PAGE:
Operational advances for atmospheric radiation dose rate specification

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Monday, 5 January 2015: 4:15 PM
227A-C (Phoenix Convention Center - West and North Buildings)
W. Kent Tobiska, Space Environment Technologies, Pacific Palisades, CA; and D. Bouwer, J. Bailey, L. Didkovsky, K. Judge, H. Garrett, W. Atwell, B. Gersey, R. Wilkins, D. Rice, R. W. Schunk, D. Bell, C. J. Mertens, X. Xu, G. Crowley, A. Reynolds, I. Azeem, M. Wiltberger, S. Wiley, S. Bacon, E. H. Teets Jr., A. Sim, and L. Dominik

Handout (2.8 MB) Handout (484.2 kB)

Space weather's effects upon the near-Earth environment are due to dynamic changes in the energy transfer processes from the Sun's photons, particles, and fields. Of the domains that are affected by space weather, the coupling between the solar and galactic high-energy particles, the magnetosphere, and atmospheric regions can significantly affect humans and our technology as a result of radiation exposure. Space Environment Technologies (SET) has developed innovative, new space weather observations that will become part of the toolset that is transitioned into operational use. One prototype operational system for providing timely information about the effects of space weather is SET's Automated Radiation Measurements for Aerospace Safety (ARMAS) system. ARMAS will provide the “weather” of the radiation environment to improve aircraft crew and passenger safety. Through several dozen flights the ARMAS project has successfully demonstrated the operation of a micro dosimeter on commercial aviation altitude aircraft that captures the real-time radiation environment resulting from Galactic Cosmic Rays and Solar Energetic Particles. The real-time radiation exposure is computed as an effective dose rate (body-averaged over the radiative-sensitive organs and tissues in units of microsieverts per hour); total ionizing dose is captured on the aircraft, downlinked in real-time via Iridium satellites, processed on the ground into effective dose rates, compared with NASA's Langley Research Center (LaRC) most recent Nowcast of Atmospheric Ionizing Radiation System (NAIRAS) global radiation climatology model runs, and then made available to end users via the web and smart phone apps. We are extending the dose measurement domain above commercial aviation altitudes into the stratosphere with a collaborative project organized by NASA's Armstrong Flight Research Center (AFRC) called Upper-atmospheric Space and Earth Weather eXperiment (USEWX). In USEWX we will be flying on the ER-2 high altitude aircraft a micro dosimeter for effective dose rate measurements and a thermal neutron monitor to characterize Single Event Effects (SEEs) in avionics. In this presentation we describe recent ARMAS and USEWX advances that will ultimately provide operational users with real-time dose and dose rate data for human tissue and avionics exposure risk mitigation.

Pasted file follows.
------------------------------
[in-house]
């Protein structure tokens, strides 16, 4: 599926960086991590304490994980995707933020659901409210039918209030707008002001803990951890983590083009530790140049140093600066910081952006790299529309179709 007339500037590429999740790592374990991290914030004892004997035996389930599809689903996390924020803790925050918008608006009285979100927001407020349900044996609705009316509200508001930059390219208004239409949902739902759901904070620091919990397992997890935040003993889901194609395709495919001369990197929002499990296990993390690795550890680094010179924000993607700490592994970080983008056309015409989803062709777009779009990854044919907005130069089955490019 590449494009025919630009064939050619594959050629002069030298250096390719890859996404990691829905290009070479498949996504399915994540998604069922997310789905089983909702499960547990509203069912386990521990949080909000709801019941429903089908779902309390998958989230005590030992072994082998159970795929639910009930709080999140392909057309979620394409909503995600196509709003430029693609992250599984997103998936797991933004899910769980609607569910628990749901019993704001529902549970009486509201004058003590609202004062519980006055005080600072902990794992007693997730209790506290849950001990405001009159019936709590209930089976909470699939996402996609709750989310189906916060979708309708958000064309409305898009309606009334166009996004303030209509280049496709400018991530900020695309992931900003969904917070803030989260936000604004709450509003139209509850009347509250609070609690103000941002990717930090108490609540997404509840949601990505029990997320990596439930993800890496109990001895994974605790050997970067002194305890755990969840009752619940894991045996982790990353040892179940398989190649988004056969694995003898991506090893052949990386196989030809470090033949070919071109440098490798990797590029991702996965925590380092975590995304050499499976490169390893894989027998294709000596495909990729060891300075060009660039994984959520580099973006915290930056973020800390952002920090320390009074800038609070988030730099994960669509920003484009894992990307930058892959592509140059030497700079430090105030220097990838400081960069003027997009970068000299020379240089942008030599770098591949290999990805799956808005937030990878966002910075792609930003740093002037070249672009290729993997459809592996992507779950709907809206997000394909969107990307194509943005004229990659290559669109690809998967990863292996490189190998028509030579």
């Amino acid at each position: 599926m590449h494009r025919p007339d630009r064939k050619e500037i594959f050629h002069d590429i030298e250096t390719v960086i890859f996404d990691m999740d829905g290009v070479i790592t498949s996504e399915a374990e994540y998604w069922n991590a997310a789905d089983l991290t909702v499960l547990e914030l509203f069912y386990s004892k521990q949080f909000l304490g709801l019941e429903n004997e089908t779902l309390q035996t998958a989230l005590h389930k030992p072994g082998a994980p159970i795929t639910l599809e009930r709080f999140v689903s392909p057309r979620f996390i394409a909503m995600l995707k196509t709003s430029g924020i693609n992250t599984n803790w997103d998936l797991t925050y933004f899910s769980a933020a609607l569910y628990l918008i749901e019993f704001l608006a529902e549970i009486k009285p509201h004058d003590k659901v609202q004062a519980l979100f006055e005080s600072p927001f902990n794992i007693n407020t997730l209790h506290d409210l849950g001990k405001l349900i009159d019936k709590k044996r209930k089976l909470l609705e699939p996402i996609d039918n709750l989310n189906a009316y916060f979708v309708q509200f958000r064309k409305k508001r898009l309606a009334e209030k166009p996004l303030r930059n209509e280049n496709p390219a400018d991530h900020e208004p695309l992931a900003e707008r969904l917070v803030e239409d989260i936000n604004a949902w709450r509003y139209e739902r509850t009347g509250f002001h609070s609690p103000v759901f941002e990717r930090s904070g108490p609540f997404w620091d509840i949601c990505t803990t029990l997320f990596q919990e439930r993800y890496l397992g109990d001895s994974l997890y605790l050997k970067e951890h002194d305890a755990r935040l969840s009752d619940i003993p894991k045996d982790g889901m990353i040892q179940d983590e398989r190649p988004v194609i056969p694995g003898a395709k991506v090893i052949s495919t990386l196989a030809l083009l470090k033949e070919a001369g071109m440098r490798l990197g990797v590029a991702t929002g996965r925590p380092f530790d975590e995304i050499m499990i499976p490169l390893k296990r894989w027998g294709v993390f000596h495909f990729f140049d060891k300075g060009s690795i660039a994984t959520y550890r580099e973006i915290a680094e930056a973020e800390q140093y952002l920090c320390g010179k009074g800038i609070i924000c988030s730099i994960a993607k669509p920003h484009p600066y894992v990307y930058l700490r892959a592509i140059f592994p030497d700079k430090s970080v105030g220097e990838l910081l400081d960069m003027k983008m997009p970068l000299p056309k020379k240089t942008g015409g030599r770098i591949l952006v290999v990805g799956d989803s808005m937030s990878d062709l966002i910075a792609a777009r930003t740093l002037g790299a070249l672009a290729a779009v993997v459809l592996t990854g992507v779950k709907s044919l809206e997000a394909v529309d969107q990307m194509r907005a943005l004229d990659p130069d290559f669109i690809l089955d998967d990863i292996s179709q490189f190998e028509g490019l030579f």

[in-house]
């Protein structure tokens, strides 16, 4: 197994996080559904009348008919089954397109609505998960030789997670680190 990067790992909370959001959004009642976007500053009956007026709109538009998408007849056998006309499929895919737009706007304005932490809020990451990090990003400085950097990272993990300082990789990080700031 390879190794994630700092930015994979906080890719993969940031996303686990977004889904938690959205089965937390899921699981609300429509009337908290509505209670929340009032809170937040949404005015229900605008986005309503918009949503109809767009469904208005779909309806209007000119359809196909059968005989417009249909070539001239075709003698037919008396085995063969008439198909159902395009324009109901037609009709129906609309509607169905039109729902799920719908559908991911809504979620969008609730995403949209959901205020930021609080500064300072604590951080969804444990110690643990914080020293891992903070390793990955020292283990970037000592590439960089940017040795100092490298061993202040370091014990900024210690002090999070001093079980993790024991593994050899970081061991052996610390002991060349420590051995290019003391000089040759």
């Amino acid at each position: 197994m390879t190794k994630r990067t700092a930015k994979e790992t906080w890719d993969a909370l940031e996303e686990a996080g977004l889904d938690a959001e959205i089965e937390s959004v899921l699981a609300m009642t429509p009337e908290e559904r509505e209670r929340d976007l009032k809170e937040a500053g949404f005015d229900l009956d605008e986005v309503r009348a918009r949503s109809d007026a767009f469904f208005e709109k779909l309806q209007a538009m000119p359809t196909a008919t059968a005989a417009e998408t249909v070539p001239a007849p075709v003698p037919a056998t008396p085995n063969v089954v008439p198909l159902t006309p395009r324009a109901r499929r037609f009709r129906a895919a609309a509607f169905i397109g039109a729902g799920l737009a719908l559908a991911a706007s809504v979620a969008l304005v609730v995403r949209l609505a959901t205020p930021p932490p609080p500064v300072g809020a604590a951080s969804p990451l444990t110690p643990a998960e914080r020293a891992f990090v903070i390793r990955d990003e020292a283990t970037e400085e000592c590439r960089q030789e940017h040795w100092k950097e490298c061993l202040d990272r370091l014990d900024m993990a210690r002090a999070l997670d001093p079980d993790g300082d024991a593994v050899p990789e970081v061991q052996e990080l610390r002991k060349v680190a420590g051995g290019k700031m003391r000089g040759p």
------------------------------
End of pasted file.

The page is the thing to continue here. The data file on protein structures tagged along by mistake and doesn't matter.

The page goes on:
Supplementary URL: http://sol.spacenvironment.net/~ARMAS/index.html